Throughout time, our means of communication have greatly shifted. From letters, to TV’s, to smartphones, we now have access to an entire library of information in the palm of our hand. Not only do we have access to endless information, but we also have access to news about any country from anywhere in the world. Any question, any concern, any thought can be answered within seconds simply by typing the question into a search engine. In addition to that, social media has drastically changed the way we communicate and the way we receive news about certain things, especially worldly affairs. An article by Pew Research Center states that more than 50% of American’s get their news online, mostly through social media. Throughout history, governments have always been looking for the best ways to gain support from their citizens, specifically in times of war. Many years ago newspapers, posters, flyers, and appointed spokesmen gave citizens the information they needed. However, in an age where flyers are ignored, posters have little significance, and many people have yet to pick up a newspaper, how does the government gain that same support? Considering that almost all of the world’s news ends up on social media, for the governments, that’s a great place to start.
More of the world’s governments have moved away from traditional tactics and have moved towards using the internet as a source of propaganda. A recent example of this is the Russa-Ukraine war. According to an article by MIT management, the Russia-Ukraine war has been described as “the world’s first TikTok war.” Users from all over world have been spreading information in real-time about the war and its effects. Citizens are using social media to rally overall public opinion. The largest difference between social media and other news sources is its immediacy. A video can be recorded and uploaded in a matter of minutes, sometimes seconds. In conflicts such as the Russia-Ukraine war, social media can be a useful weapon. However, it is well known that propaganda is often exaggerated or orchestrated to favor one side, social media is no exception to this. Russia has longed spread misinformation about Ukraine, mostly through the internet. In 2014, a Russian internet agency, which was a network of paid internet trolls, spread misinformation about Ukraine. Pro-Russian accounts have circulated disinformation and continue to do so to this day. Russia’s invasion of Ukraine has spawned a constant stream of online content.
Platform by platform, these are some of the different ways both Russia and Ukraine are utilizing social media,
The war between Russia and Ukraine actually started on Twitter. President’s Vladimir Putin and Volodymyr Zelensky fought their own war through twitter posts. This was a similar situation to the election of 2016 when Hillary Clinton and Donald trump each tried to sway public opinion to their side. Social media can not only be used at propaganda to gain support in war, but also to gain support from a political side.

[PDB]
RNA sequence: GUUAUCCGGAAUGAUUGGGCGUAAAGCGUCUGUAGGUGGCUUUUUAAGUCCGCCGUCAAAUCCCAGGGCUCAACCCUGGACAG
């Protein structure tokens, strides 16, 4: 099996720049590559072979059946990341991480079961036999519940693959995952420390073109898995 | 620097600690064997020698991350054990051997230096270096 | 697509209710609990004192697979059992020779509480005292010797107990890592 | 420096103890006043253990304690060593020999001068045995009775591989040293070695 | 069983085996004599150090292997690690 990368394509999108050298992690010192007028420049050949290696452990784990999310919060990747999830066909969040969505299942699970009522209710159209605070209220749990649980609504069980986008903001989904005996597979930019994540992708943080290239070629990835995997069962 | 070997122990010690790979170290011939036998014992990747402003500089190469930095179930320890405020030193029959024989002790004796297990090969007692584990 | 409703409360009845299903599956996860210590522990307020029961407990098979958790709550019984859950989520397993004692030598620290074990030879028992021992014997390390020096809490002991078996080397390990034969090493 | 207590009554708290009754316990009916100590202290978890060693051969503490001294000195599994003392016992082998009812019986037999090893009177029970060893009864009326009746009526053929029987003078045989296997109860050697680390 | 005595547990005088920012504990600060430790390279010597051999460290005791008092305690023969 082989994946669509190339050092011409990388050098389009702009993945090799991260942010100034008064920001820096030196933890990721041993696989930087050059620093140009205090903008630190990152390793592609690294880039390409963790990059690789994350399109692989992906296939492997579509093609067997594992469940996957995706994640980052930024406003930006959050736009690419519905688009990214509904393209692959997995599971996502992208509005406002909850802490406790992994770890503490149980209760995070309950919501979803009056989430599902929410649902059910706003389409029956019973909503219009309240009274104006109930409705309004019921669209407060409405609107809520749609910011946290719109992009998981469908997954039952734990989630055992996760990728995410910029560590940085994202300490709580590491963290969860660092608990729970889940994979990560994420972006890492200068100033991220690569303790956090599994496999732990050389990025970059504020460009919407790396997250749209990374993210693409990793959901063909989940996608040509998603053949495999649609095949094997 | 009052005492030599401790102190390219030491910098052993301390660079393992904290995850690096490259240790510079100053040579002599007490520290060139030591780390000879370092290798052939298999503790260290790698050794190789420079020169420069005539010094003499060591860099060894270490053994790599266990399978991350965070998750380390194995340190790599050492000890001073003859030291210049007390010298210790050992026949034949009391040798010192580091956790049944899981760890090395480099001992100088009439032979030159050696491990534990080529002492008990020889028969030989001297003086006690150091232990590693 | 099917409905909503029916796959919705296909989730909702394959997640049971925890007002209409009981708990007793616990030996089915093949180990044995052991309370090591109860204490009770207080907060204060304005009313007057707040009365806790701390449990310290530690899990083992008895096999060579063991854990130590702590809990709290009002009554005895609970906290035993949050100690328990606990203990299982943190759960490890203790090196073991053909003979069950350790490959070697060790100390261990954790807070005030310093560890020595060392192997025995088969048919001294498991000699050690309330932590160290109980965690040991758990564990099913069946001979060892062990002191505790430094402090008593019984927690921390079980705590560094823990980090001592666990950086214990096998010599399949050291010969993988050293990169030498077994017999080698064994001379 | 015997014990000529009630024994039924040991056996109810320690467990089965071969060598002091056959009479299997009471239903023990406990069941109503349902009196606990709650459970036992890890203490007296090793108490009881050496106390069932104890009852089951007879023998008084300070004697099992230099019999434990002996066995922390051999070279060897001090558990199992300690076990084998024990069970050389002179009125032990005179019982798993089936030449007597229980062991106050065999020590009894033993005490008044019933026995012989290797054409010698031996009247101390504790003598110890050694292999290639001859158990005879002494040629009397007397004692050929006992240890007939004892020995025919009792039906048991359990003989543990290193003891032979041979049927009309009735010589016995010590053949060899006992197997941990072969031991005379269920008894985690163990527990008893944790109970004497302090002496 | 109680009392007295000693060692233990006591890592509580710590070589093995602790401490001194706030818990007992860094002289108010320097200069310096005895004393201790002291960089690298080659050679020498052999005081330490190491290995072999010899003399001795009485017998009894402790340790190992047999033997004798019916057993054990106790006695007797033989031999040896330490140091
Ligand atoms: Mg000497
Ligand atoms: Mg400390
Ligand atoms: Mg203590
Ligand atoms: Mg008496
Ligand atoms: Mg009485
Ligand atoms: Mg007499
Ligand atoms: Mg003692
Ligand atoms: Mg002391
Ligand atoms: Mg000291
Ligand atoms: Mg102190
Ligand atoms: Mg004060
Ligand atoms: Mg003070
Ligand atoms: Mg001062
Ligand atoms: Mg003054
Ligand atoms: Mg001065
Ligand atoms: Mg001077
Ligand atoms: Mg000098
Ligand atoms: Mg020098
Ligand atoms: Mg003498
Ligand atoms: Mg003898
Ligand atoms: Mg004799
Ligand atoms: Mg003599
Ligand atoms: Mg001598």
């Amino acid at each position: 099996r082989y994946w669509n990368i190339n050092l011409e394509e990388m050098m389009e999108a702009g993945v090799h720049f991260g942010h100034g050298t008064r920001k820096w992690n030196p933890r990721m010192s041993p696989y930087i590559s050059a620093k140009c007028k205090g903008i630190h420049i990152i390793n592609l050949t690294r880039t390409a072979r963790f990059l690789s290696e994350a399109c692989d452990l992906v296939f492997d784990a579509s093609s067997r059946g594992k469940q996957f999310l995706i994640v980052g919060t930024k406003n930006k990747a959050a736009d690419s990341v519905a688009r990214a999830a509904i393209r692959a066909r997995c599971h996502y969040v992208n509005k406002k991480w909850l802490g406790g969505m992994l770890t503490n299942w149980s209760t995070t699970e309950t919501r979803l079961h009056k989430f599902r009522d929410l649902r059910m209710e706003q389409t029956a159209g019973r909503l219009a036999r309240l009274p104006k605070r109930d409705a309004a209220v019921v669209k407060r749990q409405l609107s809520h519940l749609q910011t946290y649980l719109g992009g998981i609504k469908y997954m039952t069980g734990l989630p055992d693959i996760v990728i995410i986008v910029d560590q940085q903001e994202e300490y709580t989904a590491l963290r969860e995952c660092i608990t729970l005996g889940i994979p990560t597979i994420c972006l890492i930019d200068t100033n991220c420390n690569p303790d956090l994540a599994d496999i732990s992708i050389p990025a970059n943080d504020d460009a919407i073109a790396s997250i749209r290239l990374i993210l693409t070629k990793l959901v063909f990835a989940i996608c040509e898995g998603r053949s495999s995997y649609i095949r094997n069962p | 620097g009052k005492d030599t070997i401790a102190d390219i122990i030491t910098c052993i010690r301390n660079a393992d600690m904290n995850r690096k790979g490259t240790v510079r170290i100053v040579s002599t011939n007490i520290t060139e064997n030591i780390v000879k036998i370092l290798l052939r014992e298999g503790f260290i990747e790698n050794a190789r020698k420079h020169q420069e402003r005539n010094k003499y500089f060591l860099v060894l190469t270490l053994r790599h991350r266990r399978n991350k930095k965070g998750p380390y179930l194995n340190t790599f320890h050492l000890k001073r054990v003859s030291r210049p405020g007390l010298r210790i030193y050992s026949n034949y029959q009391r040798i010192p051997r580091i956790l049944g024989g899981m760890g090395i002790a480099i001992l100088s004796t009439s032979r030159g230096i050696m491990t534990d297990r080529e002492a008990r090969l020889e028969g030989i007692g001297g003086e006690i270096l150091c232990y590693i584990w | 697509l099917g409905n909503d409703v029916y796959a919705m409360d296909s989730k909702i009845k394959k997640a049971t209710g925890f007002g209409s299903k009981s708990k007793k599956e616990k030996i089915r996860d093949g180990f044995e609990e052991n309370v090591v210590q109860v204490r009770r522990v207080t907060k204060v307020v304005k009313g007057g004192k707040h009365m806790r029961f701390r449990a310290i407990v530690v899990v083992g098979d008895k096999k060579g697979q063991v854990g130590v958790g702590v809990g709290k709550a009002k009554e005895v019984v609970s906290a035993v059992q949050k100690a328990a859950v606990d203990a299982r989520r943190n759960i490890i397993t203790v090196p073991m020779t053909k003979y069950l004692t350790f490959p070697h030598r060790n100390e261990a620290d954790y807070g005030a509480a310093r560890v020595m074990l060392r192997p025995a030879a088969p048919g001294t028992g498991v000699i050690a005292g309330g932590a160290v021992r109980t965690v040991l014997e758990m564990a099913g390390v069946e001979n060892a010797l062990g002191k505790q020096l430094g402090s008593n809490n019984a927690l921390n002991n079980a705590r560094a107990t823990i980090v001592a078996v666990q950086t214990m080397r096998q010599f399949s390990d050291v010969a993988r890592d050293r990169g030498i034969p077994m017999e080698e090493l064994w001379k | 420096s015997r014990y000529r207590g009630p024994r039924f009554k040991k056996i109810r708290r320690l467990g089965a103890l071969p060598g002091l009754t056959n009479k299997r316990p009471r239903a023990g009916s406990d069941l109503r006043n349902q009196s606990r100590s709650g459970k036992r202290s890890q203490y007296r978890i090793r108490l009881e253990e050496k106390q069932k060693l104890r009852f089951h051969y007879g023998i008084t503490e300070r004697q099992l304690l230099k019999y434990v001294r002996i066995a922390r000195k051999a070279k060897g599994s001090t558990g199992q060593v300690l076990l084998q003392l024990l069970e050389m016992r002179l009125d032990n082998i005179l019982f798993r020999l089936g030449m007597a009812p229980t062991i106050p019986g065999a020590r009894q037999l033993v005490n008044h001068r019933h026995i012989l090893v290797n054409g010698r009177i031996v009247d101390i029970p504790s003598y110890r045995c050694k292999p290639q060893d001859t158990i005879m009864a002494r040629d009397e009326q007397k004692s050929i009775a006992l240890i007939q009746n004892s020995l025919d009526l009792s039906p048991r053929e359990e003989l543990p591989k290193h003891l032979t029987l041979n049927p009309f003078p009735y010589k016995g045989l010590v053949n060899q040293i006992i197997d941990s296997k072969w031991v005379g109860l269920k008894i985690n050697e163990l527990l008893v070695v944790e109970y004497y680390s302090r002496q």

The following are comments from Gen Z adults, teenagers, and tweens that were left on Vladimir Putin’s Instagram account
“Vladdy Daddy please no war.”
“Mercury’s in retrograde, Vladdy this isn’t you.”
“No war pls.”
“I know you’re in a silly goofy mood but please don’t start WW3.”
“Don’t do that!”
“Starting war is overrated, I suggest an art project instead!”
As the tensions were rising in Europe and the United States was preparing to send troops to support Ukraine, Gen Z took another approach – Simply asking President Putin to just not start war. Whether it was effective or not, this approach was impossible before social media. People are able to directly communicate with government leaders simply through a comment on Instagram. This in of itself is a form of propaganda, a way to gain one sides favor.
TikTok has been the center of attention since the start of the war itself. Ukraine soldiers and citizens have posted thousands of videos and pictures of what is happening within the country right now. Some of these videos include dead soldiers, buildings on fire, and protests. While these videos are more on the violent side, there are also other more lighthearted videos. A recent TikTok showed an outfitted Ukrainian soldier moonwalking to a song in an empty field. Thousands of comments were left on this video, most of which were “Be safe out there.” Another video included a girl documenting her daily life in a bomb shelter. Other videos had to do with a “typical day in Ukraine” and would then show a building that had been bombed. These videos are internet jokes and deadly serious documents at the same time.
These war videos speak to social media users in their own language. The videos that go viral can also serve as a powerful form of publicity for the Ukrainian cause. On TikTok, rather than being seen as distance citizens, Ukrainians appear to viewers as fellow tiktokers who know the same references, understand the same jokes, and listen to the same music. The content of the clips and the safe digital spaces they’ve created, give off a sense of intimacy that traditional journalism lacks. This is how the internet can be used as a form of propaganda, to gain one sides favor simply through a video. Governments use the internet as a tool, and while this propaganda includes misinformation as well, it is still an effective way to gain support from their citizens.
As world citizens, we must be aware that the information we are receiving online is often skewed to generate an emotional response that pushes public opinion to one side or the other. As we vote, make moral decisions, character judgements, and collectively choose the direction our nation heads, we should always be asking, “Is this information accurate? And has it been delivered in a way that is factual, or purposefully designed to generate an emotional response?”
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